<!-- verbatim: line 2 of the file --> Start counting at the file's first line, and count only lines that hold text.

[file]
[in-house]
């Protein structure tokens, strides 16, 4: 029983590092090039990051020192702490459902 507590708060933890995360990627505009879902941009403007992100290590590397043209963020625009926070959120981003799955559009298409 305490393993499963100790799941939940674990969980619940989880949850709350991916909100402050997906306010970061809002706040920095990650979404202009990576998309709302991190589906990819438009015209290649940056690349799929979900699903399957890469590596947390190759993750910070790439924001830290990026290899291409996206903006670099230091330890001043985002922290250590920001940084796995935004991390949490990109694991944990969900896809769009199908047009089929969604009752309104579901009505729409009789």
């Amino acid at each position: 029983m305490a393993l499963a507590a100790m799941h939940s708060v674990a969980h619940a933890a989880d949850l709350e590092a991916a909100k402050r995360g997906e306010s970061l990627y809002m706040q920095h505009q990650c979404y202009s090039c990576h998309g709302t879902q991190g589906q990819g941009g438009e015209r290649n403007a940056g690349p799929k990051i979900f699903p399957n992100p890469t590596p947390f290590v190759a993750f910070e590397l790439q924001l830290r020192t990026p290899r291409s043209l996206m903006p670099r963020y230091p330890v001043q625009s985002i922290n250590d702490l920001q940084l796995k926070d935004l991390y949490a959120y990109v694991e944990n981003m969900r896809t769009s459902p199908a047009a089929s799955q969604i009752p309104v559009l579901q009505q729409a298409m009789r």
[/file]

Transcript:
């Protein structure tokens, strides 16, 4: 029983590092090039990051020192702490459902 507590708060933890995360990627505009879902941009403007992100290590590397043209963020625009926070959120981003799955559009298409 305490393993499963100790799941939940674990969980619940989880949850709350991916909100402050997906306010970061809002706040920095990650979404202009990576998309709302991190589906990819438009015209290649940056690349799929979900699903399957890469590596947390190759993750910070790439924001830290990026290899291409996206903006670099230091330890001043985002922290250590920001940084796995935004991390949490990109694991944990969900896809769009199908047009089929969604009752309104579901009505729409009789």